Kanye Delivers but 50 Falters PDF Print E-mail
By Ural Garrett - Black College Wire   
50 Cent's "Curtis": Side move

The overly cocky and outspoken Kanye West had a lot to prove with his third major release, "Graduation," and to a certain degree, he delivers.

Some things Kanye gets off the bat -- getting rid of those horrible skits from his last two releases, "College Dropout" and "Late Registration," and second, cutting the album to only 13 tracks. Because of that, there is a focus that hasn't been seen since mentor Jay-Z's "Black Album."

Kanye's production comes second to none, which in part comes from his ability to take an off-the-wall sample and make it his own, from 1970s rock band Steely Dan's classic "Kid Charlemagne" for his anthem "Champion" to "Harder, Better, Stronger" by Paris electronic masters Daft Punk for his club hit "Stronger." It seems as though Kanye has his own warehouse dedicated to housing vinyl records from every music genre.

The lyrical delivery keeps "Graduation" from being a masterpiece. Kanye's rhymes throughout the album are indicative of his typical cocky attitude and self-awareness, yet surprisingly lack his cool blatant social commentary. "Can't Tell Me Nothing" is evidence of his self-aware cockiness, while "Big Brother" indicates humility toward Jay-Z. The much-anticipated track "Barry Bonds," featuring Lil' Wayne, shows that though he can go toe-to-toe with the best lyricists out there, he still has a way to go.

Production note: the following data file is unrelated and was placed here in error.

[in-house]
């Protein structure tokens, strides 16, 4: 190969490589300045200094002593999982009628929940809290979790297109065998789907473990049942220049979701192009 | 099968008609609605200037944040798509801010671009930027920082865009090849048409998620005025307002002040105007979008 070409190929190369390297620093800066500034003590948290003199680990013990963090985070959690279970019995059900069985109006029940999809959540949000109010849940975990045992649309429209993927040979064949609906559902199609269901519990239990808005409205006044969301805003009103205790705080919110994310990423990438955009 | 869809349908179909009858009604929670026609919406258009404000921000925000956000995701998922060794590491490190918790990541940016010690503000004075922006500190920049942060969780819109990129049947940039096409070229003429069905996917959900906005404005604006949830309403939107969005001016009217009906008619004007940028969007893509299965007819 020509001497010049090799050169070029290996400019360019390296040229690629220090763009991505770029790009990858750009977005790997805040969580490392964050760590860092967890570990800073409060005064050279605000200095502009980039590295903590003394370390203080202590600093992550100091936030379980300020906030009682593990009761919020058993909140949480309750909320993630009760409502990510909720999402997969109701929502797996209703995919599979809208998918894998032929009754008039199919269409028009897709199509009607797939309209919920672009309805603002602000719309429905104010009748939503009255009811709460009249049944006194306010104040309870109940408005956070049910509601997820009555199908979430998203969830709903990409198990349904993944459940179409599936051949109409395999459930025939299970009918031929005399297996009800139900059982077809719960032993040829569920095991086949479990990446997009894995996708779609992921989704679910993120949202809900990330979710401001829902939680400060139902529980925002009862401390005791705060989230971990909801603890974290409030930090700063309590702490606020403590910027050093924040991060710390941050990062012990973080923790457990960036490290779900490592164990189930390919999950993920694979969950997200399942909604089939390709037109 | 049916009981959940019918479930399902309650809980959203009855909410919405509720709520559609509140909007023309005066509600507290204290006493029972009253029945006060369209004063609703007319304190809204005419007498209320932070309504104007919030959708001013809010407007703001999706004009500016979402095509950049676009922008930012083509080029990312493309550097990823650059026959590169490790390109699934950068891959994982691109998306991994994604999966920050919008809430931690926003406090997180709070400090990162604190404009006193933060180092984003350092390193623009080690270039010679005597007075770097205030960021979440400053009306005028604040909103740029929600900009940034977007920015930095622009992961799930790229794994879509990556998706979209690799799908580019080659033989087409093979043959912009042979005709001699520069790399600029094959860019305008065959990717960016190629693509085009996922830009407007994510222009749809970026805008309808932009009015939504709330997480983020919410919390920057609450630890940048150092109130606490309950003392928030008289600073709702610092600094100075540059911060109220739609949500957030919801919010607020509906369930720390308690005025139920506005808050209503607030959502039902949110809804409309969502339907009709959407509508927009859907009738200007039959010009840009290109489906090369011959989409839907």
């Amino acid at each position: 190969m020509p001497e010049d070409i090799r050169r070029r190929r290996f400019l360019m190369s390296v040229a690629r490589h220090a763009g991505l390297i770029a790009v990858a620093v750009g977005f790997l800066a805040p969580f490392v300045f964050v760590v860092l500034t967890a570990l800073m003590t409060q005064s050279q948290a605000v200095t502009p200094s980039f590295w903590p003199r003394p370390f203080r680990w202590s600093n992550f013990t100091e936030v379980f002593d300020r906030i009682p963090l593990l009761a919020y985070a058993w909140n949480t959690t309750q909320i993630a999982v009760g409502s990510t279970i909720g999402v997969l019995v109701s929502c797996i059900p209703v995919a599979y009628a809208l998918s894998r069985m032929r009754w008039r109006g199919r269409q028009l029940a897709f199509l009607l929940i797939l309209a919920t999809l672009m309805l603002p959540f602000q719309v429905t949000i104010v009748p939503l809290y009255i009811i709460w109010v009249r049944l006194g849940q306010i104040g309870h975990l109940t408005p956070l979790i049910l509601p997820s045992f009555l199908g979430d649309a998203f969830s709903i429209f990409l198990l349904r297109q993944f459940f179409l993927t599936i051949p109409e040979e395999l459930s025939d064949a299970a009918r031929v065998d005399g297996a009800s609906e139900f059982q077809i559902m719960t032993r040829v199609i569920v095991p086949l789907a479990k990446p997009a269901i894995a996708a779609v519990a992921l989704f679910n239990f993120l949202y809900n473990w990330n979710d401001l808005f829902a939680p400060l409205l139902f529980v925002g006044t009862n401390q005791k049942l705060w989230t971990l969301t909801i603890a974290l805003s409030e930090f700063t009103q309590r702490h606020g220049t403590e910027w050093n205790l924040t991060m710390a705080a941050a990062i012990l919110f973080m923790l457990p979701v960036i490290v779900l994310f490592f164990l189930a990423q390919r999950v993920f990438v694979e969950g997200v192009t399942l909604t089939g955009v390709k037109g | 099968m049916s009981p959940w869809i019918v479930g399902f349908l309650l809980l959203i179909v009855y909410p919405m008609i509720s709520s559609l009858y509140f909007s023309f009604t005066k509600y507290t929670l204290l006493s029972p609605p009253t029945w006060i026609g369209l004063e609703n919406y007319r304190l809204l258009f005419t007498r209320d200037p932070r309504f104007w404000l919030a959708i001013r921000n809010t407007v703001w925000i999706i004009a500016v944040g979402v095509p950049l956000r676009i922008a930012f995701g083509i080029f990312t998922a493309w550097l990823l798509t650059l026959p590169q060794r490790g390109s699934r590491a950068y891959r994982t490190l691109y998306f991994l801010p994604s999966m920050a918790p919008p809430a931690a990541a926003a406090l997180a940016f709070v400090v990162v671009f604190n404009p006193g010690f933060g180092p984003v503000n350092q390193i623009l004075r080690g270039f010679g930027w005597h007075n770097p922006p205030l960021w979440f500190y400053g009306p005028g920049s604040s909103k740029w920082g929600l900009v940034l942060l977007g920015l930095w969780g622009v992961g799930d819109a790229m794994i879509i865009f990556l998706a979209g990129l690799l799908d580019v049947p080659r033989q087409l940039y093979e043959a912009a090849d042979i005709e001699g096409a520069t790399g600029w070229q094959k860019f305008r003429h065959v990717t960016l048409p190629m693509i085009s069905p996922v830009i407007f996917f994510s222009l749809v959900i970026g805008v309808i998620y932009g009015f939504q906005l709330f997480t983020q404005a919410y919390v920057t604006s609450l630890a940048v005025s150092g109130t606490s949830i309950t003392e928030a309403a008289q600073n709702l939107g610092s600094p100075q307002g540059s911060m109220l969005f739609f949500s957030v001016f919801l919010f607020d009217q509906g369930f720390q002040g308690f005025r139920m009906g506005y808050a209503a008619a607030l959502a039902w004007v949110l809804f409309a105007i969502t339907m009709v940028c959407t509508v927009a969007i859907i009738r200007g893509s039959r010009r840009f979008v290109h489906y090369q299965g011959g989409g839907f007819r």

Surprise highlights of the album include the ridiculously funny "Drunk and Hot Girls" featuring Mos Def and the potential club hit "Flashing Lights" featuring Dwele.

While not as great and groundbreaking as his debut and sophomore releases, "Graduation" is a solid effort from the Chicago MC/producer.

50 Cent's "Curtis"

Kanye West's "Graduation": Focused

The multiple endorsements, investments in flavored water, movie roles and more have taken Curtis "50 Cent" Jackson from felon to pop icon. With the release of his third major release, "Curtis," it seems as though his skills as a Queens, N.Y., MC have gone by the wayside.

While the album kicks off to a fierce start after the typical intro, with tracks "My Gun" and "Man Down," afterward there is an odd inconsistency.

He is on fire as a hard-up super gangsta, with tracks like "Fully Loaded Clip" and lyrics like "While Jay-Z and Beyonce were in the mmm kissen, I was cooking one thousand grams in my kitchen." The album falls when he does his soft romantic and pop tracks, like "Ayo Technology" featuring Justin Timberlake, and "Follow My Lead" featuring Robin Thicke.

At the end of the day, lyrically and musically, "Curtis" isn't as much a step backward as a step sideways.

Ural Garrett, a Southern University student, writes for the Southern Digest. To comment, e-mail This e-mail address is being protected from spam bots, you need JavaScript enabled to view it

Posted Sept. 17, 2007

Posted Sep. 16, 2007
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